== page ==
NBA

Allen Iverson Wasn’t Always Financially Responsible, But He Never Actually Went Broke

While The Last Dance may have basketball fans reminiscing about Michael Jordan and Scottie Pippen, the 1990s were a golden age for the NBA. Not only did the decade play host to some of the game’s biggest stars, but it also saw the rise of a new generation, highlighted by guys like Kobe Bryant and Allen Iverson. For all of the Philadelphia 76ers guard’s on-court ability, though, his personal life has been marred by some irresponsible choices.

Although Iverson’s name consistently comes up in discussions of financially irresponsible athletes, AI isn’t in that bad of a situation. In reality, he never went broke and has a nice sum of money waiting in the wings.

Allen Iverson’s iconic basketball career

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While Allen Iverson eventually grew into the NBA’s brightest stars, his road to the pros was far from easy. As laid out in an old ESPN piece by Mike Sielski, the guard went “from living in a home where he walked on a floor covered in sewage [and] spending four months in jail” to celebrity’s highest heights.

Despite that tough start, Iverson still earned a basketball scholarship to Georgetown. While he only spent two seasons with the Hoyas, his talent was plain to see; he averaged 23 points and 4.6 assists per outing and became a consensus First-Team All-American before entering into the 1996 NBA draft.

The Philadelphia 76ers selected the guard with the first overall pick, and he didn’t disappoint. He started 74 games during his first pro campaign, potting 23.5 points and dishing out 7.5 assists per outing en route to the Rookie of the Year title. From there, though, he and the 76ers would only improve. During the 2000-2001 campaign, for example, AI claimed league MVP honors and led the Sixers to the NBA Finals.

Eventually, though, things started to break down, and Iverson left town, joining the Denver Nuggets; he would also spend time with the Pistons and Grizzlies before returning to Philadelphia for a curtain call with the 76ers. In all, AI played 14 seasons in the NBA, establishing himself as a dynamic guard and a prolific scorer.

AI’s infamous spending habits

While Allen Iverson wasn’t the biggest man on the NBA court, he became a larger than life figure in Philadelphia. Even today, fans remember his iconic crossovers, famous ‘Practice’ rant, and free-spending ways.

In many ways, Iverson became a caricature of a wealthy athlete having fun with his money. He reportedly dropped tens of thousands of dollars at a time at strip clubs; he spent freely on everything from cars, mansions, and jewelry to trips to his beloved TGI Fridays.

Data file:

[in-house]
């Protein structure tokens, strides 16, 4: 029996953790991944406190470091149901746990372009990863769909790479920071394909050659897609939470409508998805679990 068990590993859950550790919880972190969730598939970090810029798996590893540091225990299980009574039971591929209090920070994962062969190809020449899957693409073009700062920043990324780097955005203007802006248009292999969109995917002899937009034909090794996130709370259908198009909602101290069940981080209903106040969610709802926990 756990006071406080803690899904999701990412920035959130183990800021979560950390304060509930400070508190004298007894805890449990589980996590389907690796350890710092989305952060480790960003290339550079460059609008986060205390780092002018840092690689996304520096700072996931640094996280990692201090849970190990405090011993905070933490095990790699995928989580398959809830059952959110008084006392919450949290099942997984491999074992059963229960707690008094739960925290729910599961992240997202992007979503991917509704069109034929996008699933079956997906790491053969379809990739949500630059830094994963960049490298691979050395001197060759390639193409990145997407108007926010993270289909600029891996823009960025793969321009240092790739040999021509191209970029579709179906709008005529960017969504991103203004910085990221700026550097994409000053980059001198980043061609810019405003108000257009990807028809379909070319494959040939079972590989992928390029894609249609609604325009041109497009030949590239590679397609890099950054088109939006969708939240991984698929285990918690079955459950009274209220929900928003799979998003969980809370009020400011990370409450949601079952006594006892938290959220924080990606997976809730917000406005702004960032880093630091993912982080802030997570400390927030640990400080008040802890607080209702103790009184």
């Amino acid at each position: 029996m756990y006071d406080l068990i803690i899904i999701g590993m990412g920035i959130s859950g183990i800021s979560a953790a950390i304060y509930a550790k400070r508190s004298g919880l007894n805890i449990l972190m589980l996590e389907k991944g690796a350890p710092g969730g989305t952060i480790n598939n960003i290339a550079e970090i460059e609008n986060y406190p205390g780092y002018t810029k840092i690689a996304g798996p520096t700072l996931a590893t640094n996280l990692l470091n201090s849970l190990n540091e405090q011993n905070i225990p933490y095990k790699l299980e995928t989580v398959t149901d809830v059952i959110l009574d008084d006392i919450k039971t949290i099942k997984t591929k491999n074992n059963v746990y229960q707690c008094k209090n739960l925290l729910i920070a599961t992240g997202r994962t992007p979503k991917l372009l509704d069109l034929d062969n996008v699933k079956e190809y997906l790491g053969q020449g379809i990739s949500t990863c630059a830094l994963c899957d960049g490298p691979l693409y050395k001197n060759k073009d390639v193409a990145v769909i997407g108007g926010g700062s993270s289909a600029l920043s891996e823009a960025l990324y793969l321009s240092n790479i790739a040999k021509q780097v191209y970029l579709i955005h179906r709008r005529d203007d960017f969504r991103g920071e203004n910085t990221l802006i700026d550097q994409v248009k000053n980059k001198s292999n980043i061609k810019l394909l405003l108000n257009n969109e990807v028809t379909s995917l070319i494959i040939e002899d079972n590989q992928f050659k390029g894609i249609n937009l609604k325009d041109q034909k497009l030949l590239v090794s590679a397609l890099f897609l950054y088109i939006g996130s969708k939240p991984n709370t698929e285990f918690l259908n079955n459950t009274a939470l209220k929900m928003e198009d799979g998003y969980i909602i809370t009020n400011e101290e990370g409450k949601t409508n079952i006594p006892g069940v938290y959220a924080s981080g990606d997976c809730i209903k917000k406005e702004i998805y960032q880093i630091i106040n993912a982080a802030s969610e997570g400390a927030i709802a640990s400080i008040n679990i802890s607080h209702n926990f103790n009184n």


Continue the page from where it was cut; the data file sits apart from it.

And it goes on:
In 2012, TMZ claimed that the guard spent a little less than $360,000 a month on expenses; the outlet also reported that a Georgia judge allowed a jewelry store to collect more than $850,000 from AI’s bank account for unpaid debts, interest, and legal fees. Given that the guard’s NBA career ended in 2010, many believe Iverson is in dire financial straits.

In reality, Allen Iverson hasn’t gone broke

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Throughout his career, Allen Iverson wasn’t always a model of fiscal responsibility. Despite that reality, however, the former Philadelphia 76er hasn’t gone broke.

“That’s a myth,” Iverson explained on CBS This Morning in 2015 when asked about his potential financial issues. “That’s a rumor… the fact that I’m struggling in any part of my life.”

While it’s impossible to know precisely what Iverson has in his bank account, he does have at least a few lifelines. As laid out by the New York Post, the guard has $32 million in the bank from his lifetime deal with Reebok, which he can’t touch until 55th birthday; the Philadelphia Inquirer also reported that the contract still pays out $800,000 per year. He’ll also be eligible for an NBA pension when he turns 45 in June 2020.

Even if he loses out on some of the Reebok money—Darren Rovell tweeted that AI’s ex-wife will get $16 million of the eventual payout—one thing is clear: for all of his bad habits, Allen Iverson isn’t broke.

All stats courtesy of Sports-Reference and Pro-Basketball-Reference